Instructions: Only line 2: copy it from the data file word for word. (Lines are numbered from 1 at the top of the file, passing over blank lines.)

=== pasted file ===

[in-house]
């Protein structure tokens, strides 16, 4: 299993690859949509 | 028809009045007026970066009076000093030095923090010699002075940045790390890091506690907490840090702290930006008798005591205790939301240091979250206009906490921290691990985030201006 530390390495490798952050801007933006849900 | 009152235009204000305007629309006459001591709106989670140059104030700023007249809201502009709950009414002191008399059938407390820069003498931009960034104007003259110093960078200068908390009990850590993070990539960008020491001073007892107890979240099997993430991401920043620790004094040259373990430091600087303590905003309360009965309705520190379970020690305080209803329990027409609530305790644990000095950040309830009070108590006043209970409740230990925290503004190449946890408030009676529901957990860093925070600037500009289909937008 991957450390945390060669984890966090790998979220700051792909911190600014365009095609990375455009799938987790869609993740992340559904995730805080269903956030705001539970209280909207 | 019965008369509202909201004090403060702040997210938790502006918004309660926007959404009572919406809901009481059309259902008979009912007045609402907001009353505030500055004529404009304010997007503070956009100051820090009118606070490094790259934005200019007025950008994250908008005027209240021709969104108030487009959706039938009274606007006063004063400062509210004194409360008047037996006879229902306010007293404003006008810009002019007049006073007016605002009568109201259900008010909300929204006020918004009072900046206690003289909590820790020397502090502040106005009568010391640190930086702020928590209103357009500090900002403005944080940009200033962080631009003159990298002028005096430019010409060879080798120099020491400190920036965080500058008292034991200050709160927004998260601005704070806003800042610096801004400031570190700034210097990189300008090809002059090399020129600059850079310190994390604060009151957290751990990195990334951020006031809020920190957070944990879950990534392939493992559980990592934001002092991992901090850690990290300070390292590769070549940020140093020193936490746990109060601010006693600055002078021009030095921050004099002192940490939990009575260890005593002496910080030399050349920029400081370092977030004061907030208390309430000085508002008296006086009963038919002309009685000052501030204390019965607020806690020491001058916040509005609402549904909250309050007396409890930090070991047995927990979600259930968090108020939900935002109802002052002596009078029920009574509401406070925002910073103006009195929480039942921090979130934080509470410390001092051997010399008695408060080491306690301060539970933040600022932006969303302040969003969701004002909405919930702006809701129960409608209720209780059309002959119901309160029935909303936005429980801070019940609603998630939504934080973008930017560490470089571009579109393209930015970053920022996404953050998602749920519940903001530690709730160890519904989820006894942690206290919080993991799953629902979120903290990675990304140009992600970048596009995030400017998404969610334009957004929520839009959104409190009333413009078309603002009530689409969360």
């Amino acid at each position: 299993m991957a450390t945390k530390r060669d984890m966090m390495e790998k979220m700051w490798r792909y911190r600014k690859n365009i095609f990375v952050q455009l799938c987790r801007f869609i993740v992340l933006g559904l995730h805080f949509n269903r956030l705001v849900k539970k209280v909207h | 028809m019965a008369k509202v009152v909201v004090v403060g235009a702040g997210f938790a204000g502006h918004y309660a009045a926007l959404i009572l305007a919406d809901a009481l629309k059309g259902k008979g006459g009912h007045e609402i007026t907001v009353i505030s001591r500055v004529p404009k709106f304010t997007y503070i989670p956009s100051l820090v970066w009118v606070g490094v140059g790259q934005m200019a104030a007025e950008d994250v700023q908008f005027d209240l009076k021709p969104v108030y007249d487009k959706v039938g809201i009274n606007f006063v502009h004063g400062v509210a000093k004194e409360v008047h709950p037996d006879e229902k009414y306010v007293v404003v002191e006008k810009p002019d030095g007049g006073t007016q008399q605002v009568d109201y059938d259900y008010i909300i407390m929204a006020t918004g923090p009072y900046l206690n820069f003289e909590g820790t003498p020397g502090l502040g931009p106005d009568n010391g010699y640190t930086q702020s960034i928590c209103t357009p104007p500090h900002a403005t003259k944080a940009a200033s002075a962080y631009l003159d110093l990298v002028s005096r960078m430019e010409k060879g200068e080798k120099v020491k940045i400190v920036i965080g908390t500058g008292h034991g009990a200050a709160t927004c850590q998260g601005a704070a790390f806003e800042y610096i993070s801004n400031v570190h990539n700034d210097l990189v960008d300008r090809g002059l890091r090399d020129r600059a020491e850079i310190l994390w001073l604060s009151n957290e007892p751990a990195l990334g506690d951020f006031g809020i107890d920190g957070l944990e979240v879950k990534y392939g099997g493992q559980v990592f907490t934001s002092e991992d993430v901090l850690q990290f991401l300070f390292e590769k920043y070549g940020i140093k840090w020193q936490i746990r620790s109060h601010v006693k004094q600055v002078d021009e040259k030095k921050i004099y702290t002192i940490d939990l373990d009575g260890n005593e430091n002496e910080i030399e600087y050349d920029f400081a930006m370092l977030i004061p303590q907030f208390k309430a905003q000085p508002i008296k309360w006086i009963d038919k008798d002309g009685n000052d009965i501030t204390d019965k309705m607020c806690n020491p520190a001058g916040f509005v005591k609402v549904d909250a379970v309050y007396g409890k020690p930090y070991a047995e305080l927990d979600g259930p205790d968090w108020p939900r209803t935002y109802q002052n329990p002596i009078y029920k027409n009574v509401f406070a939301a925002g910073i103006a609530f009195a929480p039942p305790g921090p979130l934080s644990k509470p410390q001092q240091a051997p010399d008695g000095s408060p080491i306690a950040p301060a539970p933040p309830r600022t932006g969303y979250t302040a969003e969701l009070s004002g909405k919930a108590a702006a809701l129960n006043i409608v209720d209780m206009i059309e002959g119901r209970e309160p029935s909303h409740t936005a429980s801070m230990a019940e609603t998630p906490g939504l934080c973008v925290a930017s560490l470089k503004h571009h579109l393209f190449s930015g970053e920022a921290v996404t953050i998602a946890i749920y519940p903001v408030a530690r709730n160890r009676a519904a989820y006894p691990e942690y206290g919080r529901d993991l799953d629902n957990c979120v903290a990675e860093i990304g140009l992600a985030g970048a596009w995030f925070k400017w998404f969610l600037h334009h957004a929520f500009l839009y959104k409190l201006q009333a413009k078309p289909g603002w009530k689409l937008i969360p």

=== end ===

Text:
């Protein structure tokens, strides 16, 4: 299993690859949509 | 028809009045007026970066009076000093030095923090010699002075940045790390890091506690907490840090702290930006008798005591205790939301240091979250206009906490921290691990985030201006 530390390495490798952050801007933006849900 | 009152235009204000305007629309006459001591709106989670140059104030700023007249809201502009709950009414002191008399059938407390820069003498931009960034104007003259110093960078200068908390009990850590993070990539960008020491001073007892107890979240099997993430991401920043620790004094040259373990430091600087303590905003309360009965309705520190379970020690305080209803329990027409609530305790644990000095950040309830009070108590006043209970409740230990925290503004190449946890408030009676529901957990860093925070600037500009289909937008 991957450390945390060669984890966090790998979220700051792909911190600014365009095609990375455009799938987790869609993740992340559904995730805080269903956030705001539970209280909207 | 019965008369509202909201004090403060702040997210938790502006918004309660926007959404009572919406809901009481059309259902008979009912007045609402907001009353505030500055004529404009304010997007503070956009100051820090009118606070490094790259934005200019007025950008994250908008005027209240021709969104108030487009959706039938009274606007006063004063400062509210004194409360008047037996006879229902306010007293404003006008810009002019007049006073007016605002009568109201259900008010909300929204006020918004009072900046206690003289909590820790020397502090502040106005009568010391640190930086702020928590209103357009500090900002403005944080940009200033962080631009003159990298002028005096430019010409060879080798120099020491400190920036965080500058008292034991200050709160927004998260601005704070806003800042610096801004400031570190700034210097990189300008090809002059090399020129600059850079310190994390604060009151957290751990990195990334951020006031809020920190957070944990879950990534392939493992559980990592934001002092991992901090850690990290300070390292590769070549940020140093020193936490746990109060601010006693600055002078021009030095921050004099002192940490939990009575260890005593002496910080030399050349920029400081370092977030004061907030208390309430000085508002008296006086009963038919002309009685000052501030204390019965607020806690020491001058916040509005609402549904909250309050007396409890930090070991047995927990979600259930968090108020939900935002109802002052002596009078029920009574509401406070925002910073103006009195929480039942921090979130934080509470410390001092051997010399008695408060080491306690301060539970933040600022932006969303302040969003969701004002909405919930702006809701129960409608209720209780059309002959119901309160029935909303936005429980801070019940609603998630939504934080973008930017560490470089571009579109393209930015970053920022996404953050998602749920519940903001530690709730160890519904989820006894942690206290919080993991799953629902979120903290990675990304140009992600970048596009995030400017998404969610334009957004929520839009959104409190009333413009078309603002009530689409969360």